Winter 2023 Update: UBC affirms decision to not enable Turnitin’s AI-detection feature

August 28, 2023 at 11:45 am

Plagiarism-prevention tool Turnitin released an AI-detection feature in April that attempts to check for text generated by AI-writing tools, such as ChatGPT. For a number of reasons, UBC will be maintaining its April decision not to enable the Turnitin AI-detection feature, and the university will not centrally install any AI-detection tool at this time.

Why is UBC not enabling Turnitin’s AI-detection feature?

The LT Hub Leadership group—with the support of the Provosts at UBC Vancouver and UBC Okanagan—has affirmed the decision based on several factors.

Effectiveness of the feature is still unclear

  • Testing for accuracy in the AI-detection feature remains in early stages: Turnitin claims that the feature is highly reliable, but this claim has not been independently evaluated. Additionally, Turnitin’s claim of accuracy that the feature can “detect the presence of AI writing with 98% confidence” was arrived at by checking their own training set of AI-written text against human-written text, and they have provided few details about that training set. Turnitin has indicated that their initial lab tests yielded different results than what is being seen in real-world settings. Even a small percentage of error can translate into significant numbers of false positives or negatives across a large sample of student work at an institution.
  • Testing for potential bias in the feature also continues to be in early stages: Turnitin has stated that they have worked to address the concern of bias by including works in their training set from diverse contexts and authors. But without further information about Turnitin’s training set, process, or whether there has been any testing for bias, we cannot know the degree to which the feature may flag certain kinds of writing as AI-written more often than others.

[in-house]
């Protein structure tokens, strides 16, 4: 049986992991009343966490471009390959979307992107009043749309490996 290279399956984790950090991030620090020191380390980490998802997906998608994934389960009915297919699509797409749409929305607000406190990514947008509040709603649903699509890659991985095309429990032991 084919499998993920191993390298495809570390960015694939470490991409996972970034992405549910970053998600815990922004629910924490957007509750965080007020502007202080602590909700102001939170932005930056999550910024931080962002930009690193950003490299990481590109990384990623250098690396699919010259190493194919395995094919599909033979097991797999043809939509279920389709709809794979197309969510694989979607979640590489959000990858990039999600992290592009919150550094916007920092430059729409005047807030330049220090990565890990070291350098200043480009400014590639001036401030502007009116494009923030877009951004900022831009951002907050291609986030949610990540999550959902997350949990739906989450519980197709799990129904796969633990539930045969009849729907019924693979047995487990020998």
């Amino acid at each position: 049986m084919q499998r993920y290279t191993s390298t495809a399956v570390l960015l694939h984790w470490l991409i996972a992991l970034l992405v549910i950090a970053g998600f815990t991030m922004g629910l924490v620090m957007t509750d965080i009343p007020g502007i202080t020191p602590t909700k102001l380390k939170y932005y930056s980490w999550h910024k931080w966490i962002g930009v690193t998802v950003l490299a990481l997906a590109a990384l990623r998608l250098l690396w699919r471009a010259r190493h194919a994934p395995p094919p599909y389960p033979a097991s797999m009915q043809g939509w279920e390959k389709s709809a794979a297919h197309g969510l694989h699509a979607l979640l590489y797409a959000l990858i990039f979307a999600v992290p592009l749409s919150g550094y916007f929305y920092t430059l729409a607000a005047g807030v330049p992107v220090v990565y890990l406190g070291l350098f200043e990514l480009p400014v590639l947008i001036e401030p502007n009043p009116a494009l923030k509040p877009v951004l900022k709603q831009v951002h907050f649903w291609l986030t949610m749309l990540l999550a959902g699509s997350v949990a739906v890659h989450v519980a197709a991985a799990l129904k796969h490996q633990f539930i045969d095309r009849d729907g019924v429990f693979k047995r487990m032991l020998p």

• Ability of the feature to keep up with rapidly evolving AI is unknown: Turnitin’s feature has been trained to detect AI-written work from the GPT-3 and -3.5 language models. While Turnitin suggests that their detector will detect writing from GPT-4 “most of the time”, the development of new language models will likely outpace the ability for the detector to recognize them. Analogous to the race between anti-virus companies and hackers, there will be a race between AI writers and detectors. It is not yet clear the degree to which AI-detection tools such as Turnitin’s will be able to keep up.

It is not possible to double-check or review the results

  • Instructors cannot double-check the feature results: Most plagiarism-prevention tools give instructors both the flagged passages of the student’s suspicious submission and the matching source material(s), to allow for intuitive comparison and help assess whether plagiarism occurred. However, in the case of AI-detection, the source material simply does not exist. Instructors are instead shown passages that are suspected of being AI-written, with nothing to check against. This limitation means over-reliance on such tools for academic integrity can be problematic.
  • Results from the feature are not available for students to review: The report provided by the AI-detection feature in Turnitin is only accessible to instructors; students will not be able view the results. For other existing functionality in Turnitin, students may be able to see the outcomes, unless their instructor disables it. But with this new feature, there is no way for instructors to enable students to access results. That lack of functionality makes it more difficult for students to review information about suspected misconduct and to respond to any errors in flagged content.

What will happen next?

UBC is continuing to wait before deploying any AI-detection features, including the one by Turnitin. We will remain cautious until we can be confident about both a feature’s effectiveness, accuracy, and bias-mitigation, and its ability to employ an AI-detector as a robust component of talking to students about suspected academic misconduct. The use of other AI-detection tools is also not recommended, due to similar issues as those noted above, as well as privacy and security concerns; no AI-detection tool has undergone a UBC Privacy Impact Assessment yet.

The UBC Academic Integrity website has related information for faculty and students on how to teach and learn about academic integrity, including tips for assessment design and illustrative syllabus language that can be adapted for specific courses. On the website, there are also FAQs related to the use of generative AI in courses in the context of academic integrity.

If you have questions regarding the rationale for this decision, you can reach out to us in the LT Hub at

Posted in Turnitin News